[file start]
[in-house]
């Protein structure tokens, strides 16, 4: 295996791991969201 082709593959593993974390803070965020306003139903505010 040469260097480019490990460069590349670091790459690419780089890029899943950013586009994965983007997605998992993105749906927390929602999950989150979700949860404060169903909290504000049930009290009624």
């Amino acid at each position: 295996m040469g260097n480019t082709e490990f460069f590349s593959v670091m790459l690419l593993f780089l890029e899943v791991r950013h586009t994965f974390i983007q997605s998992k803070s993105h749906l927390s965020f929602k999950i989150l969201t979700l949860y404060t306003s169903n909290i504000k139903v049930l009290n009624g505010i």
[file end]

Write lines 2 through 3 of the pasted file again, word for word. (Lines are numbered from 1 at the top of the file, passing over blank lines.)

């Protein structure tokens, strides 16, 4: 295996791991969201 082709593959593993974390803070965020306003139903505010 040469260097480019490990460069590349670091790459690419780089890029899943950013586009994965983007997605998992993105749906927390929602999950989150979700949860404060169903909290504000049930009290009624």
């Amino acid at each position: 295996m040469g260097n480019t082709e490990f460069f590349s593959v670091m790459l690419l593993f780089l890029e899943v791991r950013h586009t994965f974390i983007q997605s998992k803070s993105h749906l927390s965020f929602k999950i989150l969201t979700l949860y404060t306003s169903n909290i504000k139903v049930l009290n009624g505010i």